After Final Crisis, Morrison’s three high-profile series have been Action, Multiversity, and The Green Lantern. FC and Superman Beyond delivered a message of optimism about the medium, that Superman was bigger than the writers, bigger than any of us, and the story of Superman drew so much power from its optimism that it was destined to go on forever. But in the three subsequent runs, we see this optimism undercut by metatextual messages in the stories as Morrison works in subplots that are about the superhero medium and the superhero as merchandise. In Action, perhaps the most ominous foe faced by Superman is Superdoomsday, “a brand” with “maximum cross-spectrum, wide-platform appeal, a violent, troubled, faceless anti-hero... a global marketing icon.” In Multiversity, The Empty Hand, symbolizing the economic pressures on the publishers and The Gentry, symbolizing the market and market forces that pervert the heroes, often, into something darker and more sensational, reinforce the message that marketing and branding would lead to something violent and troubled. And while I didn’t see it at first, I feel sure that it is significant that the agents of The Empty Hand, seemingly sweet and benign but dark and possessed were the Little League of Earth-42. Above all others, these are the versions of the DC characters aimed directly at the youngest, most innocent readers. And is there a common thread here? Yes, definitely: The Little League first met darkness when Superdoomsday from Earth-45 arrived and killed their Superman. And by the time we see them in Multiversity Guidebook, they are evil, possessed, red-eyed agents of marketing as perverted into darkness.

And now, in The Green Lantern, two subplots echoed and built upon this pessimism. First, the darkly satirical metatexual opening to GL Blackstars #2 amplifies the grim tone of Heroes in Crisis, the Dark Multiverse, and other works, with a Depressoverse, culminating with a clearly Batman Who Laughs -inspired Batmanson who is infectious, making the real Batman, the paragon of conviction in the DC Universe, “give in.” Later, quite parallel to the Little Leaguers, the team-up with the Flash in TGL Season Two #4 introduces Hal and Barry and Olivia Reynolds to an enemy world of toys. The world itself is a toy, smelling of “canned plastic” and ultimately, Olivia’s career expertise in toys allows her to defeat them, but not before we see how dark these toys are in a very modern way, “beta-testing” the heroes, play until they break, and when the lead toy, Quing, is broken, how unsympathetically he is replaced with one of the others as the new Quing.

In all of this, we see the underlying optimism – an affirmation of the superhero medium – turn to a darker metatextual comment with marketing as the enemy that may corrupt superheroes for once and for all. And it may not be coincidental that this message has picked up pace now as Morrison is, perhaps, moving on.

And so, a run that is full of repetition is going to stop repeating soon, because the end is coming. The big finale (#11 and #12) will take place on Athmoora, a world first shown in two panels of GL #16 back in 1962. Morrison places Hal on Athmoora in Season One #9, where Hal visits just for the fun of the adventure of brawling in combat where his ring is weakened. That is one of astonishingly many times in the run that Hal has voluntarily forsaken the security of his ring, confident in his ability to face danger in any circumstance. Now he returns to that danger again. If we have just two issues left of new Morrison monthlies to enjoy, I will be enjoying them and looking forward to seeing on what directions he takes Hal and us in his finale.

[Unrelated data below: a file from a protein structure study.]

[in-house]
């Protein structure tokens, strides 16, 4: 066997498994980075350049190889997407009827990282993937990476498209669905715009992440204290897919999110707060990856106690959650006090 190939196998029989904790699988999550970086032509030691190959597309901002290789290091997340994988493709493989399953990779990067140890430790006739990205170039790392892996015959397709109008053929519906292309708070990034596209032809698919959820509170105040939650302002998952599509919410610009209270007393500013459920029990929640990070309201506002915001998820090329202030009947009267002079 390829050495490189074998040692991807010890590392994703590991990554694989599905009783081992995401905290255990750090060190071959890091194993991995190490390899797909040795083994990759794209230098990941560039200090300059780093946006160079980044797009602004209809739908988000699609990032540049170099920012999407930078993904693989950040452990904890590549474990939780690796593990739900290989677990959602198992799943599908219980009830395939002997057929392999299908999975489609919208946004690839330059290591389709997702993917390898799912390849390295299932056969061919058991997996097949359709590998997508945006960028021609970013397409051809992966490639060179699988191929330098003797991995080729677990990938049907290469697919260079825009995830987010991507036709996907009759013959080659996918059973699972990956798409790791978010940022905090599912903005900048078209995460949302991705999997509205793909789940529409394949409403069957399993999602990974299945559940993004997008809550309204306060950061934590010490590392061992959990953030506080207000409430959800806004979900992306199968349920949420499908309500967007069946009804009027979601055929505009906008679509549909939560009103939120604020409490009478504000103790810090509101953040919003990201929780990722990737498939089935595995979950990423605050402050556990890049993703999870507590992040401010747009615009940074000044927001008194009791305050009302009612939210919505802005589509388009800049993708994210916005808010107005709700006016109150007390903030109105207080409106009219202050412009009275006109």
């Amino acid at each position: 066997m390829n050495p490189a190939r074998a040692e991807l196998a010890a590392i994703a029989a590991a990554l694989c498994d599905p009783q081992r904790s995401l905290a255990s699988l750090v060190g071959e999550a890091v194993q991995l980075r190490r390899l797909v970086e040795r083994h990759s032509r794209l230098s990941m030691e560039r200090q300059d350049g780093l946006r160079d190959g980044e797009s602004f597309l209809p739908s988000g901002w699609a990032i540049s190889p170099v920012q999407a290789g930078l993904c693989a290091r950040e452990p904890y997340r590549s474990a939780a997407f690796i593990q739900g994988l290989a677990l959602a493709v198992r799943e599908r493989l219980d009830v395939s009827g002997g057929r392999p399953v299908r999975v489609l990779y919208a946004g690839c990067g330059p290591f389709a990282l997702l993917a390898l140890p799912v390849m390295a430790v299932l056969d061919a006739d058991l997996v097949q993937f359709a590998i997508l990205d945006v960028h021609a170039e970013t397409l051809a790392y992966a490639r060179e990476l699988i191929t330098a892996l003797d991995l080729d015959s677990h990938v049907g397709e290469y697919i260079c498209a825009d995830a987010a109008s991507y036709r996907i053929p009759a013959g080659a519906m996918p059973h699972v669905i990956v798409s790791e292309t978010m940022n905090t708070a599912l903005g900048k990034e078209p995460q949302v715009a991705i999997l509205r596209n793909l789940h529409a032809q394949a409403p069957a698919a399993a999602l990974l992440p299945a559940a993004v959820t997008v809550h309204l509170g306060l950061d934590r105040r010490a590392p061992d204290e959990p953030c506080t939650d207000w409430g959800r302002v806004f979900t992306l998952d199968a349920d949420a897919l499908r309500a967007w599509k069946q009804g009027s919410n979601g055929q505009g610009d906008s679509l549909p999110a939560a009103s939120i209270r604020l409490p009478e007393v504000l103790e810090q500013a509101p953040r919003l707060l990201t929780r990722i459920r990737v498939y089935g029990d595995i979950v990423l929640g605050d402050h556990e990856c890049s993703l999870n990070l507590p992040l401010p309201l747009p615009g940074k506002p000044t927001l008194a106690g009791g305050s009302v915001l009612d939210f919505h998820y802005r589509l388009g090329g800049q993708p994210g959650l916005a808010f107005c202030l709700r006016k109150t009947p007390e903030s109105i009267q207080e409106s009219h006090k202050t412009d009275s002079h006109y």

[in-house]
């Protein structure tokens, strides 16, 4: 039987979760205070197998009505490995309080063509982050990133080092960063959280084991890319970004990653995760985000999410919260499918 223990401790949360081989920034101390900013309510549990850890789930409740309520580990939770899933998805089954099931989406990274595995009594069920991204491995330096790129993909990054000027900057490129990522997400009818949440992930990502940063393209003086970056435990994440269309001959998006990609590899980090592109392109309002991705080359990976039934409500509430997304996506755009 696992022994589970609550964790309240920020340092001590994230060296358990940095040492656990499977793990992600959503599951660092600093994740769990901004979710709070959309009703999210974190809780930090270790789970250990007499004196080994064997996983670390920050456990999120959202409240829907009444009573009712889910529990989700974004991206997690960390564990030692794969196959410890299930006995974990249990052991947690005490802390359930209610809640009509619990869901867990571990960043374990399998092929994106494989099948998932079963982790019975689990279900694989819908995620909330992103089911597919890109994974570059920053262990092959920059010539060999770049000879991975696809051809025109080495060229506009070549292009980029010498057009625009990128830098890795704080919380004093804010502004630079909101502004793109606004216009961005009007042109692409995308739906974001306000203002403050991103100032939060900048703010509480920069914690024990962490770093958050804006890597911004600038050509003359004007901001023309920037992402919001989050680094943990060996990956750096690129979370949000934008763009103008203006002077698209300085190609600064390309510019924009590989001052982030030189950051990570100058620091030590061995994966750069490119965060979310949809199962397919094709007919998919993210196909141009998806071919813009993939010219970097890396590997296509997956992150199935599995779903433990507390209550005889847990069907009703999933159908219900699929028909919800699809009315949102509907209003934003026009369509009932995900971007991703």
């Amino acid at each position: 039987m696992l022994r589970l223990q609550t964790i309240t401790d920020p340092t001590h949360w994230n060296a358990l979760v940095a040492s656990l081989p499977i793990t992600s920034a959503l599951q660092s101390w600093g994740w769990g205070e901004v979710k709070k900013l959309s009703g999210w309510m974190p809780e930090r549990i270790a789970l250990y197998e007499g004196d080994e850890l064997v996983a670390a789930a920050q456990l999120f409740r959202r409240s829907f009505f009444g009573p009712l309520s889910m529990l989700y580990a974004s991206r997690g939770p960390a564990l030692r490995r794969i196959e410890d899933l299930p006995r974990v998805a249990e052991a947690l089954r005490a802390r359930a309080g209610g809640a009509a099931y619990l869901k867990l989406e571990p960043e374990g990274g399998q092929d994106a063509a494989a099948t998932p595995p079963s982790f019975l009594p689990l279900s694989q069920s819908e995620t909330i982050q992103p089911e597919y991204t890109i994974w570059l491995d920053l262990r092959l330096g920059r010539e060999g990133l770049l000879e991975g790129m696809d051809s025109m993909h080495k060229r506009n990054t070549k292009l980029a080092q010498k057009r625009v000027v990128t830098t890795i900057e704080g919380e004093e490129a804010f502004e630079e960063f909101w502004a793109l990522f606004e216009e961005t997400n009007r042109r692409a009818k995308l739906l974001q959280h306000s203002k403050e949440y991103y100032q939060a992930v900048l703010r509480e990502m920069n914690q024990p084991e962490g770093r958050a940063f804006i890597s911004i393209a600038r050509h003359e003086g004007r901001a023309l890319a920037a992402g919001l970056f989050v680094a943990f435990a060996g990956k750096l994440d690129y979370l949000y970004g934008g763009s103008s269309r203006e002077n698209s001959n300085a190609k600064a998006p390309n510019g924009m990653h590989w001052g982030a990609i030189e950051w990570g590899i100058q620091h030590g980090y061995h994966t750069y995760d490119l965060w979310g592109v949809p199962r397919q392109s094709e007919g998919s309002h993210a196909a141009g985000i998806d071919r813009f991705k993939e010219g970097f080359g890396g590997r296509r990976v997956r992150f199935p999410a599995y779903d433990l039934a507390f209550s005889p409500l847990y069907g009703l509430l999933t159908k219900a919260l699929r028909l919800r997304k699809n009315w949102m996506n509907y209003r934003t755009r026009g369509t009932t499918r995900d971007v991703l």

1. Wonderful post as always Rikdad!

    The solicits for the next two issues also hint at a confrontation with Hector Hammond (seems a bit out of place what with all the other villains on the table) as well as a coalition of foes from across both seasons ready to take down the emerald knight.

    They also state that the final issues will touch upon every single plot point introduced over the entire run; I hope this finale sticks the landing!

    1. Thanks, Son! I think that Hector Hammond means a journey to the center of Hal Jordan's mind, perhaps like we saw with Batman during Last Rites. And it's hard to imagine that Sinestro wouldn't show up for a finale. The stage is set for something big!

  2. It's also worth noting that Morrison's Batman run, which wrapped up after FC, ended on quite the dour note - Damian was dead, but Ra's had the ability to make more evil Damians; Talia was dead as Kathy slipped back into the shadows; and Batman Inc. was essentially dead as a concept at DC since Snyder was ripping the Bat-family apart again.

    I might have been projecting a bit in there . . .

    1. Yes, and maybe we should have an eye out for the birds under Hal's care are serving as his Robins.

  3. Hey Rikdad! Great insight about the Little League of Earth-42 being the versions of the DC characters aimed directly at the youngest, most innocent readers.

    With Morrison leaving monthlies, do you read into that as Morrison considering that they (Morrison's new pronoun!) have brought the medium to its farthest point of meta-storytelling possible, the type of thing extrapolated in Final Crisis, Multiversity, and Action Comics, and now essentially completed with GL? I know Morrison is also focusing on TV projects, we can't ignore that as being a major reason for going too—but it does seem akin to Alan Moore leaving the industry, except Morrison will always love and respect "superhero funnybooks" and would never burn bridges, still playing the role of white mage to Moore's black mage.

    In any case, do you see Morrison's departure as a sort of "everything's been done now" kind of thing—that Morrison has effectively completed their mission or life's work in terms of comic book storytelling? I'm sad to see Grant go.

  4. Great questions, Collin. As I look at this Season Two of GL, I continue to see something resembling disenchantment on Morrison's part, and I think that the storyline here, as with Superdoom, the Little League, the Gentry, and The Empty Hand, as a metanarrative about problems in the industry. I said a bit about that in this post and as I prepare my thoughts on #11, I see it even more so.

    On the other hand, Morrison records a different dialectic in Supergods, wherein they also saw, at times, a loss of purpose in the superhero comic genre, but it was a long and winding tale, with redemption coming at times from Morrison's own work, and at times from others' work.

    Perhaps the moment in Blackstars where Batman says, "I give in" is putting Morrison's words in Batman's mouth. At the same time, there's no way to miss the fact that that line was meant to be funny.

    I think one of Morrison's best issues of the last decade was the Thunderworld issue of Multiversity. TGL has gone to that same wellspring at times, indulging in sheer fun. It's hard to feel that, with Morrison writing stuff like that in this run, that they don't have any more of it to write.